Puppy training

Training and behavior topics, guidelines, and tips for Chow Chows.

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Puppy training

Postby DrewBear » Mon Jan 06, 2014 10:15 am

It’s been 17 yrs. since I last trained a Chow pup. In hindsight I can see the mistakes I made. Today the internet has opened up a flood of information & misinformation on every imaginable subject, including dog training. I haven’t completely sorted what’s what yet, but I want to share what I’ve learned so far and include new material & insights in the following months. I’d appreciate any training material suggestions, especially during this first year.

There’s so much on YouTube that you can spend days sifting through it all. Some material is from well known dog trainers like Cesar Millan & Victoria Stilwell. The two I’ve found most helpful are not nearly as famous. Their videos are short & fairly well made. Both follow the purely positive reinforcement training philosophy. Scroll down to their “playlist” section for a collection of their basic training videos.
• Zak George http://www.youtube.com/user/zakgeorge21?feature=watch
• Training Positive http://www.youtube.com/user/tab289?feature=watch

I’ve only read 2 books (halfway through 2nd) so far. In both cases they use a “hybrid” training method that incorporates limited disciplinary techniques to go along with the mostly positive reinforcement concepts. The broader philosophy behind both books that I find most compelling is the emphasis on developing a bond/relationship between dog & person. There are many more books, so this is just a starting point. Book titles, like news headlines, tend to be splashy. The books were better than their titles. Check your local library.
• How to be Your Dog’s Best Friend by The Monks of New Skete
• How to Raise the Perfect Dog by Cesar Millan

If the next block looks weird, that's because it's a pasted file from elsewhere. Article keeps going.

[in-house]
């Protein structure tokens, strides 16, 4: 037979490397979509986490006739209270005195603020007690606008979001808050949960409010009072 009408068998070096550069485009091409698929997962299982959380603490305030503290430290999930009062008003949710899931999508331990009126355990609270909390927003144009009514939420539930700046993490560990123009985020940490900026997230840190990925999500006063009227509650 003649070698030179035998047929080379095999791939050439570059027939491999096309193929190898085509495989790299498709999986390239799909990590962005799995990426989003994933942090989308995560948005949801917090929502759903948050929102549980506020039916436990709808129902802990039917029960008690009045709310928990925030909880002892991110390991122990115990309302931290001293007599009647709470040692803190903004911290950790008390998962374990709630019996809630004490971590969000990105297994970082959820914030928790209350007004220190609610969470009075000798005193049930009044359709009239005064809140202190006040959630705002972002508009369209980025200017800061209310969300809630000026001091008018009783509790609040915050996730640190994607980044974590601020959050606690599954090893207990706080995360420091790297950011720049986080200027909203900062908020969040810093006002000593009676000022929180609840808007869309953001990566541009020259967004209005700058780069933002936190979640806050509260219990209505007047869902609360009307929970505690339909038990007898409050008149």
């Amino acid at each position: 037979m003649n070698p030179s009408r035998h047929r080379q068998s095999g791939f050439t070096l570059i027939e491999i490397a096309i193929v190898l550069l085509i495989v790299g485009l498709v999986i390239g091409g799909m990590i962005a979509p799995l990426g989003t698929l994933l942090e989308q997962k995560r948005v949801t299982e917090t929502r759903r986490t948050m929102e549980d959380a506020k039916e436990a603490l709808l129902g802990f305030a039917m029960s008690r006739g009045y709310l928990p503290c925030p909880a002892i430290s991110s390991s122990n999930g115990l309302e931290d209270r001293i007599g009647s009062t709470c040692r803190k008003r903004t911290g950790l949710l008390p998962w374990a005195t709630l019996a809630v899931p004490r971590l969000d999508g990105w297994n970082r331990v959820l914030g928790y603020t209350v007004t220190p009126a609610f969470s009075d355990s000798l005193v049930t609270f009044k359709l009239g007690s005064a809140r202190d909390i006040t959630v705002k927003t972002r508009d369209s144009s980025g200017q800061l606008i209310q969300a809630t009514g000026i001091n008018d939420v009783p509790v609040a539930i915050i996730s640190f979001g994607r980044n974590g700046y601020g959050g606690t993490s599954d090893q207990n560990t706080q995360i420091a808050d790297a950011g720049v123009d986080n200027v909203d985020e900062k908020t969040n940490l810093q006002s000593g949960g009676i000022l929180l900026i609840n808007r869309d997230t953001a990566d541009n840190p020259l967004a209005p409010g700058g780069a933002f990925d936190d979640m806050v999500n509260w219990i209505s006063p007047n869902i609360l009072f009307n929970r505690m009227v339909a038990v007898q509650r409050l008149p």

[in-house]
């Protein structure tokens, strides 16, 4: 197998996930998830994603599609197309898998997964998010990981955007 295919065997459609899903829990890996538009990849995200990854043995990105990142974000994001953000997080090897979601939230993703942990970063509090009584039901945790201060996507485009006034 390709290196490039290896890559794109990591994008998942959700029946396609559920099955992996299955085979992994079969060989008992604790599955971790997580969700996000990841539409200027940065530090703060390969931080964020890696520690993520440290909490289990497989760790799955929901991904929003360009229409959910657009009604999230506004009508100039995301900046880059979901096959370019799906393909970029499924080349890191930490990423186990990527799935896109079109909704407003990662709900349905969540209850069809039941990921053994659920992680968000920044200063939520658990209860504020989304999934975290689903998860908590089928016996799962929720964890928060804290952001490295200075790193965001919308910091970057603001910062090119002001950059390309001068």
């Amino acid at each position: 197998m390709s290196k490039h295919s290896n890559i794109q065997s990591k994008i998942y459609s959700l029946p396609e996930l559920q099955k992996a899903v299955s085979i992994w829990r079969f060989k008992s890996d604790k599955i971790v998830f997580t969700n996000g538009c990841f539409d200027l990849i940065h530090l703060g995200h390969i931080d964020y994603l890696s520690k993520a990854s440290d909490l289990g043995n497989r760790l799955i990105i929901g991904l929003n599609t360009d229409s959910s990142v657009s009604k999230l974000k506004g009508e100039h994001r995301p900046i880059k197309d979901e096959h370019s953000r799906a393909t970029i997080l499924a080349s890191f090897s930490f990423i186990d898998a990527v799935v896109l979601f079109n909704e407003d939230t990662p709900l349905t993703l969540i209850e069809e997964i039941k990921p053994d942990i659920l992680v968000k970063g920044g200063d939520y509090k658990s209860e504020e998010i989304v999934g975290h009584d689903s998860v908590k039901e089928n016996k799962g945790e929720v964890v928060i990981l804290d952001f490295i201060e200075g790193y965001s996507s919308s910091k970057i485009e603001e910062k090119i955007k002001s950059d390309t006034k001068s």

My last source of training material is not free. 17 yrs. ago I went the pet store route for puppy school. It was somewhat helpful, but the young trainer clearly was not a “professional”. This time around I was more selective. We’ve attended 2 play sessions and 1 class, with 4 more weeks of Thursday play/Saturday class to go.

The main advantage is the professionally supervised interaction between other pups and people (including kids). I think this is very important during the 8-15 week age range when the pup is still quarantined from public spaces. The main trainers in this particular dog school are regularly observing Thor and I expect to be able to ask them specific questions when issues arise. Meanwhile we have our homework assignments. It’s a learning process for both of us and the extended family.
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Re: Puppy training

Postby Rory's Dad » Mon Jan 06, 2014 6:30 pm

Drew, the petshop training programs are for you, not the dog. The only benefit to the dog is the socialization aspect. If you know the basic verbal commands, the appropriate hand signals, and understand the reward program, thn puppy class isnt going to really offer a whole lot.

With a Chow, as long as you understand and can enforce the leadership chain, most things will go according to YOUR plan. Yes, you need to establish you place as the pack leader. Yes, you MUST do that without negative consequence. There can be no hitting or threats. As far as Caesar Milan is concerned, i believe he has only tried one Chow. And it didnt go so well. His methods attempt to bully a dog into submission, and no wonder he failed. Chows require equal parts of respect and motivation. A chow will not head up a flight of steps unless he sees reason to do so...whether that is your affectionate petting and a 'good boy', or a food reward varies depending on the individual dog. But you cant drag him up the stairs and expect good results.

I do strongly recommend getting your well behaved pup out in public. After he has the basic dog commands down (sit, lie, down, off, leave it), then he needs to visit everyone one or thing possible. Sure, take him back to that pet store on lead. Let him meet all the kids, parents and seniors in the store. Let the Chow check out the bull mastiff, the GSD, and the pom that are shopping. Good manners should be enforced, but if he has the basics down it should be no problem.